God tests men.
Many soldiers never know what they’re really made of until they are actually in a battle. US Army Colonel Creighton Abrams said about the Germans in WWII, “They’ve got us surrounded again, poor suckers.” Marine Corps Lt General Lewis B. Chesty Puller said, “All right men. They’re on our left, they’re on our right, they’re in front of us, they’re behind us … They can’t get away this time.” These men were tested on the battlefield and their courage was proven.
Testing. We use that word a lot as Christians but what do we mean? Biblically a test is what God uses to bring out what’s really inside us. A test makes what we’re really made of come out – good or bad.
For example: suppose I told you that I can throw a baseball 100 mph. Now, either I really can or I really can’t. How would you know if I can or can’t? How will you know I have the ability to throw 100mph unless you saw me actually throw 100mph? We would have to go out after church into the lawn and one of you would have to squat down and another hold a radar gun and I would have to wind up and bring the heat. Then you will know if I have the ability. You can only know my ability when you see it in action, while related are not the same. Do you see the difference between someone’s quality and that quality in action? Quality is the potential for action. Saying I can throw 100mph is one thing, but, to demonstrate that – to prove it, to put it on display – is a different thing.
Job was tested. Peter was tested when God gave Satan the green light to “sift” him. Jesus was tested in the wilderness by the devil. Proverbs says God tests a man by the praise he receives (27:21). He told the church of Smyrna “The devil will put some of you in prison to test you” (Rev 2:10). He then told the church of Philadelphia, “I will also keep you from the hour of trial that is going to come on the whole world to test the inhabitants of the earth.” (Rev 3:10). While in the wilderness the devil told Jesus to jump off the top of the temple because the Scriptures said God had promised to send angels to save him, to which he replied, “It is written, “Do not put the LORD your God to the test.” God tests us. We do not test Him.
What is your faith made of? How “real” is your faith? What are the strengths and weaknesses in your faith? These kinds of questions bring us to the area of “tests.” In the Bible, when God tests us it is to bring out the true quality of what we’re made of. A test is supposed to expose the strength and the weaknesses within, the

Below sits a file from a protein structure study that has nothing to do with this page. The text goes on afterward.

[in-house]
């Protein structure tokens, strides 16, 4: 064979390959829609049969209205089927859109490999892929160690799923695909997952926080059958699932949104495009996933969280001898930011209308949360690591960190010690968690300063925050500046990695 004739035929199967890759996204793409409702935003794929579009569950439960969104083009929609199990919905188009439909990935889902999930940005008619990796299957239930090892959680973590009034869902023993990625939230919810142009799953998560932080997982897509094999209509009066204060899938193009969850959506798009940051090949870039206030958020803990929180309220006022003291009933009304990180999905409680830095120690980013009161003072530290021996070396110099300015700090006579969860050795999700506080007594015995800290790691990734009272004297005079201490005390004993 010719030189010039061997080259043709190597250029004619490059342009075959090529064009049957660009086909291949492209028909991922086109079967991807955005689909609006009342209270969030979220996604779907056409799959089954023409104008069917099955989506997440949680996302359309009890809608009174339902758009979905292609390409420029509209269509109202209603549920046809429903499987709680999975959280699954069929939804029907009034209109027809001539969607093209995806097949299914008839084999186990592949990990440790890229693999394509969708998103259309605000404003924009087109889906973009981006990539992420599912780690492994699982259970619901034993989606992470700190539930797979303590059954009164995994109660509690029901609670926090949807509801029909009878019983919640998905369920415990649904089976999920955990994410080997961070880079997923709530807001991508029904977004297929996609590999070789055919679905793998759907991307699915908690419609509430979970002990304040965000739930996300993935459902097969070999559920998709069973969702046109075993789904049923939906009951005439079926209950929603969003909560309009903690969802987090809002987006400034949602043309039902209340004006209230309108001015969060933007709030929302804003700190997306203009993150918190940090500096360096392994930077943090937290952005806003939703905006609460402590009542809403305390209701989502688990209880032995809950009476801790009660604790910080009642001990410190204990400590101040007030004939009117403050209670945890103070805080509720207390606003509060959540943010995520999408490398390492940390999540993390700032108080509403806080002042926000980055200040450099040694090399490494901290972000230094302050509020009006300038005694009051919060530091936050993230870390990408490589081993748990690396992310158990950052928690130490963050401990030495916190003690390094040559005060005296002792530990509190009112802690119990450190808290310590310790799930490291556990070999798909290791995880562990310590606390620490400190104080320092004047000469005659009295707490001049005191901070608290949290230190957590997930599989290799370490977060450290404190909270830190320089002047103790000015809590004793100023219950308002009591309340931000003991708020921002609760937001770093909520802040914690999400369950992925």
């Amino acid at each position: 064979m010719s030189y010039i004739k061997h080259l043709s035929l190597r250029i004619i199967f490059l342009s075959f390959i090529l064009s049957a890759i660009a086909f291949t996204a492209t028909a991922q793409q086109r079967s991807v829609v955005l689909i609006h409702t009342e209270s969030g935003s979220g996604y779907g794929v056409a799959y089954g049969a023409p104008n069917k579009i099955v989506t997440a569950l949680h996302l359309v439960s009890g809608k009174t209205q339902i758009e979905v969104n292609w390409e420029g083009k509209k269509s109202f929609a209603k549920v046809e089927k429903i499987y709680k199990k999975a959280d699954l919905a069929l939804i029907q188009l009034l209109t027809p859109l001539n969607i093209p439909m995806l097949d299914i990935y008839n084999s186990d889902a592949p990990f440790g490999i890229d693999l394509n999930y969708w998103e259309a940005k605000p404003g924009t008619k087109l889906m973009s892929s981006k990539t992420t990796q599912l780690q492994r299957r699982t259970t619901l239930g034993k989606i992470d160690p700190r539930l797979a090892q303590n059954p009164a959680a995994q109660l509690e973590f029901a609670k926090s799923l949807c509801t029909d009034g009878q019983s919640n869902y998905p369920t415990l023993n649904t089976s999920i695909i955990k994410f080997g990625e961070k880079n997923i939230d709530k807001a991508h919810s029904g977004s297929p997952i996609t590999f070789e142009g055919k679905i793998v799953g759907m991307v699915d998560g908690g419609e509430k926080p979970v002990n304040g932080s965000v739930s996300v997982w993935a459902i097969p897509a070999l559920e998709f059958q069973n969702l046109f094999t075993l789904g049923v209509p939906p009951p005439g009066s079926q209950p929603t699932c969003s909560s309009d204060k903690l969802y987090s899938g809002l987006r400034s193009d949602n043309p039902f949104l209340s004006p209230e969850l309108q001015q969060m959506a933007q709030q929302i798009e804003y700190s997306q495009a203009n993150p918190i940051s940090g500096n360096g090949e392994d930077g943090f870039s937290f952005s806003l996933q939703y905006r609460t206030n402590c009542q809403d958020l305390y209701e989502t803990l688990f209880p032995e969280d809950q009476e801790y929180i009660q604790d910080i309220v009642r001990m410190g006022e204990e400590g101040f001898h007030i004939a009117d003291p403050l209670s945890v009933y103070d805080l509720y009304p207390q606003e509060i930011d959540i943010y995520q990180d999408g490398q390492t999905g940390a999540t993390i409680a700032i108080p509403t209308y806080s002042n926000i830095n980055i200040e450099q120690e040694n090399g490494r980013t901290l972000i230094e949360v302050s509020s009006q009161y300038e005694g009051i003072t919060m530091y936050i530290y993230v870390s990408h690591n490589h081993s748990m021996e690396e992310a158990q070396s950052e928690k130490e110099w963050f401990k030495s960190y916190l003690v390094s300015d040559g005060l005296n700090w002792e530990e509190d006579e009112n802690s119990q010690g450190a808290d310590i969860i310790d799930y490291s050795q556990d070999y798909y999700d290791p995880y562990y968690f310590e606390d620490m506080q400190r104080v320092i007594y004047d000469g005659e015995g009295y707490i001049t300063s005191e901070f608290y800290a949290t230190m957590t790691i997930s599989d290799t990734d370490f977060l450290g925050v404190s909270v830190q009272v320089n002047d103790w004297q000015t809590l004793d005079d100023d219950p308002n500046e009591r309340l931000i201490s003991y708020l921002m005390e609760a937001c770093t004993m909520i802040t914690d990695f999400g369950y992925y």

Abraham was tested. This is the test of all tests. Abraham was told to take his precious, cherished, one and only son, Isaac, and offer him as a sacrifice – a burnt offering. Which meant to kill him and burn him. This isn’t a fable, this isn’t a myth, this is history. This passage is powerful for all sorts of reasons. It raises questions of God’s goodness and justice first of all. It also gives us a quintessential picture of what absolute obedience to God looks like, what absolute trust in God looks like, and the clear relationship between faith and obedience. This passage among other things also has been doused with the fragrance of Christ as we cannot miss all the obvious parallels with the future life and career of Jesus Christ. The best way to go through this passage is to just go through it. I’ve broken it up into 8 points so lets get moving.
ABRAHAM’s READINESS (1)
God has come numerous times to Abraham: in Ur telling him to get up and go to Canaan, in Haran telling him to get up and finish his journey to Canaan, in Canaan promising him surpassing blessings, and then many more times reiterating promises, adding details to promises, and so on.
Now God comes to Abraham again. And this time it is for the most difficult moment of Abraham’s life. Abraham has had the courage to leave his homeland and family to become a stranger in a new land. He had the courage to leap instantly and go to war against numerous kings who outmatched him. He had the courage to approach God and petition him regarding Sodom. He had the courage to wait on God for 25 years, to be 100 years old, for Isaac to be born. But nothing he has faced was as hard as what he was about to face.
Notice Abraham’s response when God calls: “Here I am!” At the sound of God’s voice Abraham is instantly at attention. He does not respond with, “Just a minute” or “I’ll be right there” or “Can we reschedule I’m in the middle of something.” There is immediate attention, and a posture of readiness. And by “readiness” I mean Abraham was instantly ready to listen and do whatever God told Him. Abraham was ready to obey.
How similar to Isaiah, who told God “Here am I”. Yet, how different than Adam hiding in the Garden when God called. They didn’t want God to find them. Here Abraham wants God to know right where he is, “Here I am!” Abraham not only wanted to be found by his God but Abraham wanted to obey his God. God what can I do for you? You gave me a son like you promised, you made me wealthy and respected in all the land, you spared my nephew Lot when you destroyed Sodom. I owe you everything. What can I do for you – I want to do for you. Please tell me.”